The decision by Russian President Vladimir Putin to leave the G20 summit in Brisbane, Australia prematurely earlier this week, following a cold reception by other world leaders for his incursion into Ukraine, hit the global headlines but Putin, who bailed himself out on sleep deprivation grounds, might actually be laughing on his flight back to Moscow: his recognition of the rapidly deteriorating relations with the West and fear of being surrounded by enemies have probably justified his decision to beef up Russia’s espionage operations.
But it was probably for the same reason – the increased efforts in intelligence gathering – and its consequences that also prompted Putin to rush back to the Krelim.
According to the Russian Foreign Ministry earlier this week, Poland “made such an unfriendly and incomprehensible step” to expel some of its diplomats and subsequently:
Russia undertook adequate response measures. Several Polish diplomats have left the territory of our country for the activities not compatible with their status.
The Russian media reported last weekend that Moscow has deported former Latvian parliamentarian Aleksejs Holostovs after its intelligence agency, the Federal Security Service (FSB), alleged Holostovs of spying for both Latvia and America’s Central Intelligence Agency (CIA).
Germany’s Der Spiegel magazine also reported last weekend that a female diplomat at the German embassy in Moscow was expelled after a Russian diplomat working in Bonn was forced to leave amid media reports the latter was a spy.
There could be more to come following these sudden frenzies on the deportations of suspected Russian spies, and Russia’s (usual) tit-for-tat response, much reminiscent of the Cold War era.
And speaking of the Cold War, here’s a nice wrap up (below) from The Moscow Times about 6 spies who have defined that era.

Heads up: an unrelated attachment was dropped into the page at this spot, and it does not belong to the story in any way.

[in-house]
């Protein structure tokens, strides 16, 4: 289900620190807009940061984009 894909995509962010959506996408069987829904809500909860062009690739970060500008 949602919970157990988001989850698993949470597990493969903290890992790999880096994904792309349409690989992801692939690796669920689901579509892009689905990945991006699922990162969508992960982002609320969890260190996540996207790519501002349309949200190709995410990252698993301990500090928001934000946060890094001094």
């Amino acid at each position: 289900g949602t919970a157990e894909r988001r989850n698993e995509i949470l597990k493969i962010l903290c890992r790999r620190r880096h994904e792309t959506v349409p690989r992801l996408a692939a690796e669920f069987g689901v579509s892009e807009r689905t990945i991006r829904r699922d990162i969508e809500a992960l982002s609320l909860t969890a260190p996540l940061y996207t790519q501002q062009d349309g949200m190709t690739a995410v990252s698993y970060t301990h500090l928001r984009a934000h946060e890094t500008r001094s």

One lasting impression I had on Robert Hanssen (below) – a former US Federal Bureau of Investigation agent who spied for Soviet and Russian intelligence services against the United States for 22 years from 1979 to 2001 – was the book Spy: The Inside Story of How FBI’s Robert Hanssen Betrayed America which described Hanssen’s initial reaction when he was eventually caught:
“What took you so long?!”
Six Spies Who Defined the Cold War Era
The Moscow Times Nov. 17 2014 21:54
1. Aldrich Ames
Plagued by drinking problems and a propensity toward extramarital affairs, Ames was lured into spying for the Soviet Union by the promise of money. Over the course of nine years, he received $4.6 million for revealing at least eight CIA sources. He was arrested in 1994 and sentenced to life imprisonment.
Also motivated by the siren’s song of money, Hanssen worked for both the Soviet Union and Russia. He was suspected of acting as a double agent on a number of occasions, but was only arrested in 2001 while dropping off a garbage bag full of information in a park near Washington D.C. The failure to identify him for several decades was described by the U.S. Justice Department as “possibly the worst intelligence disaster in U.S. history.” Hanssen was sentenced to life imprisonment.
Both Hanssen and Ames reportedly exposed Polyakov’s work as a CIA agent. A Soviet major general and a high-ranking GRU military intelligence officer, Polyakov served as a CIA informant for 25 years, ultimately becoming one of the best sources for the agency, providing information on the growing rift between the Soviet Union and China. He was arrested by the KGB in 1986, sentenced to death and executed in 1988. According to CIA officers who worked with him, he provided the information out of principle, not for money.